Stimulus Bill Funding to Education Should Be Tied to Reform

Thursday, January 29, 2009

EDUCATION is poised to win big under the economic stimulus plan hurtling through Congress. But it remains to be seen whether America's schoolchildren really will be helped by the huge investment of public funds that is being planned. After all, it seems that much of the billions of dollars of new federal spending is aimed at continuing programs and policies that largely have failed to improve student achievement. For the amount of money being spent, Congress should insist on real change, not simply more of the same.

The plan shaped by President Obama and congressional Democrats proposes to more than double the current budget of the Education Department, with $150 billion of new federal spending over two years. States facing budget shortfalls would be able to tap into $79 billion to avoid layoffs and other education cuts. There would, as the New York Times reported, be big boosts in Title I grants to help educate poor children and for students in special education. For the first time, the federal government would play a significant role in the repair and construction of schools. Money also would be expended to strengthen Head Start and shore up Pell grants for college students. The House passed its version yesterday, and the Senate is likely to act soon. Critical work will have to be done in conference.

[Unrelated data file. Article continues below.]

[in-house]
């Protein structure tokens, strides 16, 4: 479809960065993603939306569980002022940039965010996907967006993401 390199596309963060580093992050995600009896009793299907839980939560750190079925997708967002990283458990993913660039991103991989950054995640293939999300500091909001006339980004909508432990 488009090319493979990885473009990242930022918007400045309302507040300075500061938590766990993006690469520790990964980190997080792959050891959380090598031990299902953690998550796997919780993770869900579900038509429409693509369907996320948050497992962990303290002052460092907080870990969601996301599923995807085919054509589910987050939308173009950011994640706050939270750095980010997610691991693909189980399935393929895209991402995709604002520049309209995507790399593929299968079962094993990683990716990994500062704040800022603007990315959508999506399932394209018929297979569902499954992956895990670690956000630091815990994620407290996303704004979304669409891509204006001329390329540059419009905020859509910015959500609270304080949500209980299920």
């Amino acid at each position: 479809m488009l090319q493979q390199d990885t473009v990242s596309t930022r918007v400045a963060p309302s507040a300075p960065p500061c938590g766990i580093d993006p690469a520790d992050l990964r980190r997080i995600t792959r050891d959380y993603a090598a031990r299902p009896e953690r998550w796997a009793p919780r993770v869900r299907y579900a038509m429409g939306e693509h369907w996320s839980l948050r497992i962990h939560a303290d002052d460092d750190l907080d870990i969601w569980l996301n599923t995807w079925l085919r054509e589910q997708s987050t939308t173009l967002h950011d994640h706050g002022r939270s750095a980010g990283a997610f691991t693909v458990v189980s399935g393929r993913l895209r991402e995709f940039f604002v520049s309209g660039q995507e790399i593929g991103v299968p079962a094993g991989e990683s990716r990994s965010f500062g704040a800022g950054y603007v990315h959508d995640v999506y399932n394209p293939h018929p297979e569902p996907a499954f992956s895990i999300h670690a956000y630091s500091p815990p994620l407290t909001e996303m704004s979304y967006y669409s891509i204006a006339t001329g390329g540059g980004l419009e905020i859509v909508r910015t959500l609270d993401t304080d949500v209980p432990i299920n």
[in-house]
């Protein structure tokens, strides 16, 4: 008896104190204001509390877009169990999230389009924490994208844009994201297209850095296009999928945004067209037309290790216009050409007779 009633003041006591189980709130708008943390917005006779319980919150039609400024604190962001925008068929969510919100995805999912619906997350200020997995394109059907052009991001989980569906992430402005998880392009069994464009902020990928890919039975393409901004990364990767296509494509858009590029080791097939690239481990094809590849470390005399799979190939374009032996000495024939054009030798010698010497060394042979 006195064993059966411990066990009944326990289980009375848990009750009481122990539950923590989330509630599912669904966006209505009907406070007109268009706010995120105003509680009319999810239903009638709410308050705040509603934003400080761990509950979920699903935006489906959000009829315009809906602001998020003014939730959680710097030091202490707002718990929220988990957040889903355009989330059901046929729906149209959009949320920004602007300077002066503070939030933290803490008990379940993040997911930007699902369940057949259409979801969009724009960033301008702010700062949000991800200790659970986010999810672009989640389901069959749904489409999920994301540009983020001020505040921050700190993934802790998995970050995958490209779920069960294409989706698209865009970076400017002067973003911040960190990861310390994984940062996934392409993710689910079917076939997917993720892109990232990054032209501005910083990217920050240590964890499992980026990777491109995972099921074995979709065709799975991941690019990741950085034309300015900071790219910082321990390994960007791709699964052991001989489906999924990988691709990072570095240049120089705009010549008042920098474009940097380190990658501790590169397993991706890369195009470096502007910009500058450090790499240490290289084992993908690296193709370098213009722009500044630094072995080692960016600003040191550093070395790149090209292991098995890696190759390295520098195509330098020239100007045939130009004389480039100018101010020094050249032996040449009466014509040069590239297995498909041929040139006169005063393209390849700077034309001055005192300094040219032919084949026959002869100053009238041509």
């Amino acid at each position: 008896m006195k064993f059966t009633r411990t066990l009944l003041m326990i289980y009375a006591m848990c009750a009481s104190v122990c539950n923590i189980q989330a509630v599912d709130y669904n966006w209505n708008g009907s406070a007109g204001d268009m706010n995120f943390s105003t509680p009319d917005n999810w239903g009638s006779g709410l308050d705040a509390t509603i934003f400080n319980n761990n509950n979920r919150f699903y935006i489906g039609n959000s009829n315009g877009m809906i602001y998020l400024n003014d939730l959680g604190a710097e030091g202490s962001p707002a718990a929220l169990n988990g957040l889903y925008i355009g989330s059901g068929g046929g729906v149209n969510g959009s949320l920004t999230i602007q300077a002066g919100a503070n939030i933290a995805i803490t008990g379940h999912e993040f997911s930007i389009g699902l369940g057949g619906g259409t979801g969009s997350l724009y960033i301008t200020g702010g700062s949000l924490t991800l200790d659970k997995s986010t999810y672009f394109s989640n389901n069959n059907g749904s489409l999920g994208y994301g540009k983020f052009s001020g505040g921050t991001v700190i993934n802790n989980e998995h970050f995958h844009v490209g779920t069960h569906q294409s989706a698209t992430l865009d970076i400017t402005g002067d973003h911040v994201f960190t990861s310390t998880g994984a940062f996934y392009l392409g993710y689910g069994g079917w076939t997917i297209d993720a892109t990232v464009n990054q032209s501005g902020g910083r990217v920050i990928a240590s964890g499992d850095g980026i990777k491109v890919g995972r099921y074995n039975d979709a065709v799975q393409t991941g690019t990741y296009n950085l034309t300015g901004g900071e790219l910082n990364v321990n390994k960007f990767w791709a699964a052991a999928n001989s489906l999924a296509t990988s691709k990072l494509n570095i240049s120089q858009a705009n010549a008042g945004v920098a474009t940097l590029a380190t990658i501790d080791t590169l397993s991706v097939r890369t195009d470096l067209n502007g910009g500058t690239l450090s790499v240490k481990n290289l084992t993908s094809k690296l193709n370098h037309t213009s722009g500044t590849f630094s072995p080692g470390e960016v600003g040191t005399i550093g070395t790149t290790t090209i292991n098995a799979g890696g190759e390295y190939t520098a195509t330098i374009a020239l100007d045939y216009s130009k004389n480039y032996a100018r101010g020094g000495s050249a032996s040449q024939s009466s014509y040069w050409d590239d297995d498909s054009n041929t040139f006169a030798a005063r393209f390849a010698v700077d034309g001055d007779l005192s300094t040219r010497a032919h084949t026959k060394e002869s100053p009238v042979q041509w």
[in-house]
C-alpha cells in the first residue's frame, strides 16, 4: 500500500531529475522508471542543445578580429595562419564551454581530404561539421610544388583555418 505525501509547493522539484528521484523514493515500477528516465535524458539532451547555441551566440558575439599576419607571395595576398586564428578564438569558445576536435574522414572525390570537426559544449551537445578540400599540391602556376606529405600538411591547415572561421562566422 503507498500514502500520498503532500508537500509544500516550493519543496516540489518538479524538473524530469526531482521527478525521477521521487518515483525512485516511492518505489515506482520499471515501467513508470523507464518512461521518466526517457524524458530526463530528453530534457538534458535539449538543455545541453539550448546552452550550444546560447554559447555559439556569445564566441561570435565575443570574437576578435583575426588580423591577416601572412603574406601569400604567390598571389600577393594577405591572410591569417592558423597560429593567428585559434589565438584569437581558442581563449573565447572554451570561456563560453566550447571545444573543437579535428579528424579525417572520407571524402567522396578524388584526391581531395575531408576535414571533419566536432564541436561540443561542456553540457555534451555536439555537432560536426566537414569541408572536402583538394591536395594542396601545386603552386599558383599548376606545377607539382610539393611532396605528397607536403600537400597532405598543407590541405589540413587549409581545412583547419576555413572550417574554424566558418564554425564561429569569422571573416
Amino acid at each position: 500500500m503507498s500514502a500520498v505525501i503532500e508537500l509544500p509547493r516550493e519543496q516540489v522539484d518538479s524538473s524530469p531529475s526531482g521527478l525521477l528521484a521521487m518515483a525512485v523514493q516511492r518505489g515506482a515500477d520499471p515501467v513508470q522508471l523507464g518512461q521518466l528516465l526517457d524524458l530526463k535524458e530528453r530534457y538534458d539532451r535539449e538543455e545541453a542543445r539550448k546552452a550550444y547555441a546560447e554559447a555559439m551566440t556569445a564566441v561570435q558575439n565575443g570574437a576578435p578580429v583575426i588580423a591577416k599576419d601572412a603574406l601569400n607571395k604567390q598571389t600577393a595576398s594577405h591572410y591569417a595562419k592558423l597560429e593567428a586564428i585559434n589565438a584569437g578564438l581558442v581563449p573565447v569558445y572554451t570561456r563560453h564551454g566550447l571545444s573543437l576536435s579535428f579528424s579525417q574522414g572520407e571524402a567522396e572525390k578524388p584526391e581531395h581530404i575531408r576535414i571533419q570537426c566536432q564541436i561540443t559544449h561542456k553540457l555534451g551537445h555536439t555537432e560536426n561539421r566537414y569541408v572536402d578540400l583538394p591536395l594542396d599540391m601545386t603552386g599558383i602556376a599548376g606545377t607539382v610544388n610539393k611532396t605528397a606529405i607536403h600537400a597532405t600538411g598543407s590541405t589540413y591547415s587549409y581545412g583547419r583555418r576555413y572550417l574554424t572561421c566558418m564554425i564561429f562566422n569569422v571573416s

Don't get us wrong. We are glad to see education ranked as an important national priority, and it is prudent for the federal government to help states forestall debilitating cuts in school programs. One only has to look at the progress being made in such places as Prince George's County to appreciate the importance of not having to lay off good teachers or to grossly increase class sizes. And, by saving jobs, such expenditures do meet the test of providing a stimulus to the economy.

Nonetheless, Congress will not be getting its money's worth unless it insists on real reforms in what students are expected to learn and how teachers are compensated. Instead of offering extra money to states for doing what they should be doing under current law, why not put in place tough new national standards and demand that states meet them to get money? If the federal government is to help save teaching jobs, shouldn't it demand a way to get rid of ineffective teachers? Current funding formulas already put school districts with the most urgent needs at a disadvantage, so why use them to allocate the new money?

Answering those questions is likely to take more time and thought. We understand the urgency of the need for spending that will jump-start the economy, but if Congress merely props up the educational status quo, it will be wasting more than money.


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